Summer Safety: Don’t Let the Heat Get You Down
According to the National Weather Service, heat is one of the leading causes of weather-related deaths in the United States, causing hundreds of fatalities each year. As we grow older, our bodies become less efficient at regulating body temperature, and it’s tougher for us to tell when the temperature outside is rising. Seniors are also more likely to have a health condition or take medications that make it more difficult for the body to regulate its temperature or to perspire.
Just as our sensitivity to heat dulls as we age, so does our awareness of thirst. This, along with our body’s decreased ability to conserve water, puts seniors at greater risk of dehydration. Summer heat adds to the risk because, on hot days, the body loses water more quickly—a combination that can make you sick. Here are some tips for staying hydrated this summer:
- Don’t wait until you’re thirsty to take in fluids. Try and drink some water every few minutes, even if it’s just a sip.
- Avoid caffeine and alcohol, as these can cause the body to lose even more fluid.
- Eat lots of fresh fruit, a wonderful source of fluids.
- Add fresh lemon, lime, or frozen berries to your water to add a little flavor.
- Use water to dilute fruit juices, making them last longer and increasing your fluid intake.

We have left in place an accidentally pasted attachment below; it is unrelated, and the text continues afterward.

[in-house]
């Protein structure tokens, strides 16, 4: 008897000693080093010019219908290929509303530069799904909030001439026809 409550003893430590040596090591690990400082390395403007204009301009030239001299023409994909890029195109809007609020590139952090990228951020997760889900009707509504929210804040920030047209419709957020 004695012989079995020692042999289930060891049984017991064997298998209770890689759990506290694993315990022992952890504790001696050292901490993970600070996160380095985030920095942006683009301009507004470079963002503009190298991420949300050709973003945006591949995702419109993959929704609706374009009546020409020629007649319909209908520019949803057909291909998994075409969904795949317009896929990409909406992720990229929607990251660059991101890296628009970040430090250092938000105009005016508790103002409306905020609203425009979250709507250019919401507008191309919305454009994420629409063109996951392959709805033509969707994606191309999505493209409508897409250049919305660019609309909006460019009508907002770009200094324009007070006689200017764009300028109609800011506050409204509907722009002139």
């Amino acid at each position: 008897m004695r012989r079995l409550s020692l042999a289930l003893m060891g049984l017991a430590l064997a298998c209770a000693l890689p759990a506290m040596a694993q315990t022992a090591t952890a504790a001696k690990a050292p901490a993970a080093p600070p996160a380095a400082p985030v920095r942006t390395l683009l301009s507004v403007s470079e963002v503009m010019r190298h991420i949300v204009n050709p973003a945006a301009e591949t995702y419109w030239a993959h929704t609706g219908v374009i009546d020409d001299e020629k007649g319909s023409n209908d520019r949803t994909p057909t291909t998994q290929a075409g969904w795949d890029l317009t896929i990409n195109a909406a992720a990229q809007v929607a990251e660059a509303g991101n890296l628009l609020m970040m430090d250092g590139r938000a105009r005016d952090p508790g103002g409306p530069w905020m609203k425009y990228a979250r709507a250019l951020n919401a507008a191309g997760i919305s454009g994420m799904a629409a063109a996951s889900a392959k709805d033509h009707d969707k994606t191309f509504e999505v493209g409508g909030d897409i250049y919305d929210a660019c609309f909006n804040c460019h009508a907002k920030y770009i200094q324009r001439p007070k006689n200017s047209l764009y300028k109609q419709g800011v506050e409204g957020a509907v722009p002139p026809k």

- Get creative! Make “mocktails,” like nonalcoholic daiquiris and piña coladas.
If you are on a fluid-restricted diet, consult your physician about how to get the fluids you need during the hot summer months.
Other tips to beat the heat
Here are some other ways to beat the heat this summer:
- Keep your home safe and comfortable by running the air conditioning during the hottest parts of the day and by letting in cool air in the early morning and late evening hours.
- If your home isn’t air-conditioned, take a break during the hottest part of the day by going to a movie, shopping at an indoor mall, visiting a library, or attending an air-conditioned senior center.
- Dress in lightweight, light-colored, and loose-fitting clothing, made of natural fabrics, like linen or cotton.
- If you must go outside to run errands, work in the garden, etc., plan this for the early morning hours when it’s coolest.
Be wary of heat-related sickness
If you or a loved one experience heavy sweating, weakness, a fast and weak pulse, nausea or fainting, this could be a sign of heat exhaustion. In this case, move to a cool location as quickly as possible. Lie down, loosen clothing and apply cool, wet cloths to as much of the body as possible. Sip some cool water—don’t drink too quickly. Rehydrating slowly is key.
Heat stroke is a more serious situation and is characterized by a body temperature above 103 degrees, hot and red skin, a rapid and strong pulse, or unconsciousness. In this case, call 911 immediately. Before paramedics arrive, move the person to a cooler environment, remove or loosen tight clothing, and apply cool, wet cloths or towels to the skin.
Enjoy your summer! With a little diligence and preparation, everyone should be able to enjoy fun and safe summer months.